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RGK Center Director Peter Frumkin On Giving During Time of Economic Downturn

AUSTIN, Texas-- June 23, 2009-- LBJ School Professor  Peter Frumkin, Director of the RGK Center for Philanthropy on Community Service, has been lending his expertise to stories focusing on the changing nature of giving during the current economic crisis.

On May 20, Frumkin spoke the the New York Times in an article titled "Smart Giving in a Troubled Climate," and explained the two theories from which donors operate during times of financial downturn - direct service to individuals and change through advocacy and public education.

"In tough times," said Frumkin, "people tend to gravitate toward direct service because they want something concrete from their giving."

On June 12, Frumkin expanded on how the changing nature of giving can affect various non-profit organizations and charities in an article published by the New Jersey Jewish Standard titled "Major Changes Ahead at Major Jewish Charity."

“It’s a huge generational problem,” said Frumkin. “The old-time donors would give unconditionally to the federations and trust the professional managers to make the decision about the highest and best use of philanthropic funds."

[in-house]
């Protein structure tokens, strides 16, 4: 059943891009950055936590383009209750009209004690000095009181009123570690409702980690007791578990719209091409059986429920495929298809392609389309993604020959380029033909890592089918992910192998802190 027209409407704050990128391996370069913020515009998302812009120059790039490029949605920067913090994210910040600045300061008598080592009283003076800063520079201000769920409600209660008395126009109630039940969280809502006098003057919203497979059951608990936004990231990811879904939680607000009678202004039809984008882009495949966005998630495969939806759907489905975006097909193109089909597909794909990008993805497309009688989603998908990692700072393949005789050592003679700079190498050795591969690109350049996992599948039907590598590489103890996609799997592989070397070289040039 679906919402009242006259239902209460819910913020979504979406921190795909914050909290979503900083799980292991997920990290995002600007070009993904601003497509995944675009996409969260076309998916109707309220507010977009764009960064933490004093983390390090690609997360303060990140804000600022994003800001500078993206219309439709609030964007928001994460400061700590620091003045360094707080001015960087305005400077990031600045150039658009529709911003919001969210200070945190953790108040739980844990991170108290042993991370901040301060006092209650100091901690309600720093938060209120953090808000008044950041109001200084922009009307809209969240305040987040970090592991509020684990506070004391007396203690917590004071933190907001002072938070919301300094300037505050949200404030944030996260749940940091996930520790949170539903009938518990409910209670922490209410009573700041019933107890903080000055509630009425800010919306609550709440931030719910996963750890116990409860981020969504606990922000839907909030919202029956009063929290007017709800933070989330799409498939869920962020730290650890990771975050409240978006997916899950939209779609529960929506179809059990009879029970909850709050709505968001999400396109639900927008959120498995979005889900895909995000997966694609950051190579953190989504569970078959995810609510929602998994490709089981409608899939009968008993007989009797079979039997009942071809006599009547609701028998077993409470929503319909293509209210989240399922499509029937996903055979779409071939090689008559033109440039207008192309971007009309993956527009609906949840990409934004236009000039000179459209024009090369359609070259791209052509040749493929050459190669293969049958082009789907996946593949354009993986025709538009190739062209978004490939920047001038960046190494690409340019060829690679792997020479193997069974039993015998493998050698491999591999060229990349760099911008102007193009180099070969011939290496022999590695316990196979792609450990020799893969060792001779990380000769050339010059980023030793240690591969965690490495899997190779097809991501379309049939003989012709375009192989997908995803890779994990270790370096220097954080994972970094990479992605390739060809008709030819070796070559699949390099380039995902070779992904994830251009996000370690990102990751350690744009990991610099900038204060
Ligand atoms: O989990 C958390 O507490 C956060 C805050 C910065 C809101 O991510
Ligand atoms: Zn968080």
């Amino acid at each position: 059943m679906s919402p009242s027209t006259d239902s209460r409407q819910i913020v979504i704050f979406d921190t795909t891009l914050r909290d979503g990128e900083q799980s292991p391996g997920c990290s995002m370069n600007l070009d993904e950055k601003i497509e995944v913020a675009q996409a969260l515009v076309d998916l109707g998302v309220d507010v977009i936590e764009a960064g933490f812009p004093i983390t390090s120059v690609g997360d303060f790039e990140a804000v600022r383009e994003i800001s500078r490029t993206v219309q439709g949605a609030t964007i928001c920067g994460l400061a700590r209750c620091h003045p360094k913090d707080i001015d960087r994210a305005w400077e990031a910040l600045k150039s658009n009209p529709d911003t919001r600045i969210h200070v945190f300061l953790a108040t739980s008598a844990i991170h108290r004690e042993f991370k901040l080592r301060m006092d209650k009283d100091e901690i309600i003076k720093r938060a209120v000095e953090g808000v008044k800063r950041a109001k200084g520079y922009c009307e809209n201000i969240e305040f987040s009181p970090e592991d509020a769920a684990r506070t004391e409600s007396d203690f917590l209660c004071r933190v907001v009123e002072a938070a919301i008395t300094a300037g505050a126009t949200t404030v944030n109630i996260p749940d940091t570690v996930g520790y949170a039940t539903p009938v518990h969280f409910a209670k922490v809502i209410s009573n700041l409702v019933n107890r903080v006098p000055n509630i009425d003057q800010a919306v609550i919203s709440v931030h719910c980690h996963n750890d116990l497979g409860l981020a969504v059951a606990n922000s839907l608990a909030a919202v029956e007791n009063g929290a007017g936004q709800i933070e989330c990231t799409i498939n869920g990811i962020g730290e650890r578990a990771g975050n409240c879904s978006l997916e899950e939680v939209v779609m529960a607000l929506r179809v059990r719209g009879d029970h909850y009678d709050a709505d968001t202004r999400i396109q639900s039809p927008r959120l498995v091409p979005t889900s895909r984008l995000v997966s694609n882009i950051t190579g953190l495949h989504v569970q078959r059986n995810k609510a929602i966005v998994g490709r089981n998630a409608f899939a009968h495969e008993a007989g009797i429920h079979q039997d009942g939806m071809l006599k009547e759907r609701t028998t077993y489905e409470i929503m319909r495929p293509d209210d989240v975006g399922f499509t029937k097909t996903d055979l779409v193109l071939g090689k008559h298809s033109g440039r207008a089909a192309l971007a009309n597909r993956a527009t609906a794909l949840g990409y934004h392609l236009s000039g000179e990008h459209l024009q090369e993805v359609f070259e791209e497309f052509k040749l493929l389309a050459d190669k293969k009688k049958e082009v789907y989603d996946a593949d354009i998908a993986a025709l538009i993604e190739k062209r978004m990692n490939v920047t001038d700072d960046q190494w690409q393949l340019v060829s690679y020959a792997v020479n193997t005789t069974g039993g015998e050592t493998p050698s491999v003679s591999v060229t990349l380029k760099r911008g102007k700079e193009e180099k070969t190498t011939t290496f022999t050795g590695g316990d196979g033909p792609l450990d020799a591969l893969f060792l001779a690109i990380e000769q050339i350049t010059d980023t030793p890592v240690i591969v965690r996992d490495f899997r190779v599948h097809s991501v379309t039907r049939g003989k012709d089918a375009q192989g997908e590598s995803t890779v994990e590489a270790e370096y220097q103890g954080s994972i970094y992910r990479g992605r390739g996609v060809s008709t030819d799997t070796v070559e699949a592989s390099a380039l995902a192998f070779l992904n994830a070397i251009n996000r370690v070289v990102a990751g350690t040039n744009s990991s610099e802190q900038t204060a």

"Younger donors," he continued, “want a higher level of engagement. They also want a sense that they are doing more than just writing checks.”

Frumkin went on to say that although he was specifically talking about major national Jewish charities, the same issues confront secular charities.

Frumkin continued with this theme when he spoke to the Austin American Statesman on June 21 for an article titled "Judging a non-profit? It's not always the money."

In this article, Frumkin asserts that the largest measure used to judge charities and non-profits - the ratio of overhead versus program costs - is a misleading and broken system because non-profits work hard to shift costs away from the administrative category, because so many donors look at administrative over-head as negative.

"It's horrible, horrible," said Frumkin. "There's a lot of gaming going on so nonprofits can make themselves look good."

Frumkin says instead of judging nonprofits solely on their administrative costs, people should visit charities, talk to people who know about the group or ask for financial documents.

"You can't study that on the Internet," Frumkin said. "You need to get out there."


The Austin American Statesman - Judging a non-profit? It's not always about the money - June 21, 2009

The New Jersey Jewish Standard - Major Changes Ahead at Major Jewish Charity - June 21, 2009

The Austin American Statesman -Non-Profit groups might find 6,300 a crowd, study says - May 26, 2009

Philanthropy News Digest - As Recession Drags On, Individual Donors Make Tough Decisions - May 26, 2009

The New York Times - Smart Giving in a Troubled Climate - May 20, 2009